Shortly after GRTS graduates Dave and Becky Conrads started Genesis Church in Coralville Iowa, the church bought the big white house. After renovations, it opened in 2010 (when it was 100 years old) as a center for church and community activities. Now Genesis is raising funds to build a barn that will enlarge the church’s capacity for corporate worship and outreach to its neighbors.
Doing Church during COVID-19 is obviously a challenge requiring great wisdom. Genesis church used Zoom for its meetings for several months. On August 16, the church began meeting outside on the lawn at the Big White House while maintaining appropriate COVID-19 guidelines. I’m thankful for the opportunity to reflect twice on Matthew 14 with this church. Jesus’ feeding the multitude and walking on water teaches us not only about his power but also about our responsibilities during these difficult days.
Feeding the Multitudes then and now
Genesis Church follows the Revised Common Lectionary and one of the texts for August 2 was the account of Jesus feeding the multitudes in Matthew 14:13-21. This is the only miracle of Jesus featured in all four Gospels (cf. Mark 6:32-44; Luke 9:10-17; John 6:1-15). Go here for a worship folder containing the liturgy, and the teaching notes I provided to the church. You can join the virtual gathering of the Genesis family by going here for a video of our teaching time and discussion.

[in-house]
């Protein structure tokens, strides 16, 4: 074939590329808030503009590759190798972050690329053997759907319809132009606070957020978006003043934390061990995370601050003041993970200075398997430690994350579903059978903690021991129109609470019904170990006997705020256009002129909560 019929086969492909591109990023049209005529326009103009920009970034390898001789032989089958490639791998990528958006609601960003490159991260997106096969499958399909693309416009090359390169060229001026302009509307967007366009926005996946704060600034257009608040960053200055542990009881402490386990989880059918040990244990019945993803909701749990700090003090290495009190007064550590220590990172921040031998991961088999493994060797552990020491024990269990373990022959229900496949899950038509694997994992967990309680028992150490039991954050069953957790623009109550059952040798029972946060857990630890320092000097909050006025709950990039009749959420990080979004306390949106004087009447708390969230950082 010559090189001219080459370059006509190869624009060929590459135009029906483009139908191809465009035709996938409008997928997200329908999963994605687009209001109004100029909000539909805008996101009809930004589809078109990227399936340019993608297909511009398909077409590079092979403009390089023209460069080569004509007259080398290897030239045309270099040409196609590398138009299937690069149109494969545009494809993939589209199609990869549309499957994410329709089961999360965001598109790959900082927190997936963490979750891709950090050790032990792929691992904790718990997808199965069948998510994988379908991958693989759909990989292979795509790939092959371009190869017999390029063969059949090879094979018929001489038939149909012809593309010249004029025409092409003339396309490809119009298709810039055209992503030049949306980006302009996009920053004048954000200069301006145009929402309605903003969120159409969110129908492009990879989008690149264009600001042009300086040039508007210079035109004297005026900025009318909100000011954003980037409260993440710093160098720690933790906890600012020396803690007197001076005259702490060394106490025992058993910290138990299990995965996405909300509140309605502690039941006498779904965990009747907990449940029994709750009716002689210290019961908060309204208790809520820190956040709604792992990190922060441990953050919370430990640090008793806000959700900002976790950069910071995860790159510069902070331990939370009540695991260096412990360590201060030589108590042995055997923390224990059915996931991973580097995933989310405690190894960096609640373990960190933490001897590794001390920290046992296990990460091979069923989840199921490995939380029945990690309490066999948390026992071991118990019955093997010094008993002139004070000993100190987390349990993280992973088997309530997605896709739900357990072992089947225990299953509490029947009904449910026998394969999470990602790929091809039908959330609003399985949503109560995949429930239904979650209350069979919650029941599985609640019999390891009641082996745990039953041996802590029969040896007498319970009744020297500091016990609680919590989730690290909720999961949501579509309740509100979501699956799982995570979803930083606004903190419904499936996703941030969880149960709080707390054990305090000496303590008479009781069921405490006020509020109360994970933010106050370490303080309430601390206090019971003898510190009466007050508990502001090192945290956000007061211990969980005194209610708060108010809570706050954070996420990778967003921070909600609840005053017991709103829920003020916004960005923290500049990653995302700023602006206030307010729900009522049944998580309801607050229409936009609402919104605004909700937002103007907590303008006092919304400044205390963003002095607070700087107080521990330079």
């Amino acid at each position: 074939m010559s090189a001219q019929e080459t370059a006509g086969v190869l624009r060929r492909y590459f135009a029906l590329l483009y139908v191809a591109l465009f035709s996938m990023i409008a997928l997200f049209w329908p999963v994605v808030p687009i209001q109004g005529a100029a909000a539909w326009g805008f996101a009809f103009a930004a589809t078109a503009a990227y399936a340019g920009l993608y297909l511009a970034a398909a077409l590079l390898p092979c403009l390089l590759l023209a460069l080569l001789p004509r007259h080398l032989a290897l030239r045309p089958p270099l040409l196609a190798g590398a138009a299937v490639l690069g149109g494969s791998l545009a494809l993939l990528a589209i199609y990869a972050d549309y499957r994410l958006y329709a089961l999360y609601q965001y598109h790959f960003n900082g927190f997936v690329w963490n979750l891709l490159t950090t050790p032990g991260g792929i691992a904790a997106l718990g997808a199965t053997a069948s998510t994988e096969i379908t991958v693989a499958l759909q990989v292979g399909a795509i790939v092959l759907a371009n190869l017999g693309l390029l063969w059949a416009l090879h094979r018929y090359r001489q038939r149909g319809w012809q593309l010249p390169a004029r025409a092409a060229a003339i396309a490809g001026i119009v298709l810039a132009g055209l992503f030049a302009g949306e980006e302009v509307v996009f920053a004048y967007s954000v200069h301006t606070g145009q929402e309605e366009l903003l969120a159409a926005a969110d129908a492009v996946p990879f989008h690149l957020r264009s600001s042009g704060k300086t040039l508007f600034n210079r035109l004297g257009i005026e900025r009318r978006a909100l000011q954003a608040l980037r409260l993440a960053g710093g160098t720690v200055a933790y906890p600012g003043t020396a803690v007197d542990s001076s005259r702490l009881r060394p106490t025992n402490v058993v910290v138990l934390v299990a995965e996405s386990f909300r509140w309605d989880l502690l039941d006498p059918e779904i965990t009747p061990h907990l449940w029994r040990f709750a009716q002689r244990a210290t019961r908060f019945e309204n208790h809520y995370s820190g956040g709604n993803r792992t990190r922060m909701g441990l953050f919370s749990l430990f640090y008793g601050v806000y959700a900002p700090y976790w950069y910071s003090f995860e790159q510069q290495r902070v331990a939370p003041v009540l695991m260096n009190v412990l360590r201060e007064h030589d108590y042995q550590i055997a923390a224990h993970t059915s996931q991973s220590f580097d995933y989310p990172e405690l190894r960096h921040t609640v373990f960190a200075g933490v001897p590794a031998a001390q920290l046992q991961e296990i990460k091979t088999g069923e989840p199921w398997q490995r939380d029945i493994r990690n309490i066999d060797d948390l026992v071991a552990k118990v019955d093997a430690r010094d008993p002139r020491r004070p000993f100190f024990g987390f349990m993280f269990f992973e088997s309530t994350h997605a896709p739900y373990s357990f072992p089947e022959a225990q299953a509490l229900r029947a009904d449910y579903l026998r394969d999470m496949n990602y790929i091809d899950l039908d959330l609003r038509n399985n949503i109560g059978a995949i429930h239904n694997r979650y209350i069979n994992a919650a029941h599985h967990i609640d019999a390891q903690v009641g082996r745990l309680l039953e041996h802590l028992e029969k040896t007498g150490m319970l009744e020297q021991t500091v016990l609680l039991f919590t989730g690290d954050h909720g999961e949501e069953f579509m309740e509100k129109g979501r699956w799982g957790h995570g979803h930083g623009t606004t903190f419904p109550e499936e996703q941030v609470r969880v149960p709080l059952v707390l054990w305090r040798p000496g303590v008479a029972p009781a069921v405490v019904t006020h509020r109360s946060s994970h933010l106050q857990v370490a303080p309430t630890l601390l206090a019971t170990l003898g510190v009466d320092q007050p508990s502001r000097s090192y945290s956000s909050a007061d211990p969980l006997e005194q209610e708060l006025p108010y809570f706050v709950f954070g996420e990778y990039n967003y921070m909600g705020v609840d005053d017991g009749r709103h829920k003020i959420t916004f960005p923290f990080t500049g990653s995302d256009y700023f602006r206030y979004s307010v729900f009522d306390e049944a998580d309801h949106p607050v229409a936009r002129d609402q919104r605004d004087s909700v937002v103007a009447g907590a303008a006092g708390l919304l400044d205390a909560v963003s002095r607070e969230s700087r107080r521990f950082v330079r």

There are a lot of “preachable” points one can draw from Jesus feeding the multitudes:
- Matthew tells the story of Jesus’ gracious banquet right after the story of Herod’s gory banquet (Matt 14:1-12; Mark 6:14-29; Luke 9:7-9). Reading Matt 14:13-21 with 14:1-12 in mind shows the profound contrast between two kings and how they used their power (cf. Matt 2:1-12; 4:1-11; 12:15-21; 20:28; 21:1-5). Herod used his power to aggrandize himself. Jesus used his power to further God’s kingdom. How do we use our power and opportunities?
- Jesus’ compassion for the hungry masses contrasts with his disciples’ desire to get rid of them. After John’s martyrdom, Jesus needs to be alone with God (Matt 14:13), but he gives himself to the pressing needs of the crowd all day long before he is finally able to get away and pray (Matt 14:23). Do we wish that COVID and all its problems would just go away, or do we view COVID as an opportunity for us to show God’s love to hurting people?
- God is concerned for the hunger of humanity throughout the Bible, e.g. our first parents in the garden of Eden (Gen 1:29-30; 2:9, 16), the nation of Israel in the wilderness (Exod 16; Ps 78:17-32), and the early church (Acts 2:42, 46; 6:1-6; 11:27-30). COVID has led to unemployment, and unemployment to a lack of funds for daily necessities. Are we involved in helping destitute people during COVID?
- Jesus uses the inadequate resources of the disciples to feed the multitude rather than creating the loaves and fish from nothing. Having limited resources does not justify neglecting needy people. The fact that we can’t do everything doesn’t mean we shouldn’t do something. God can use our modest efforts in surprising ways.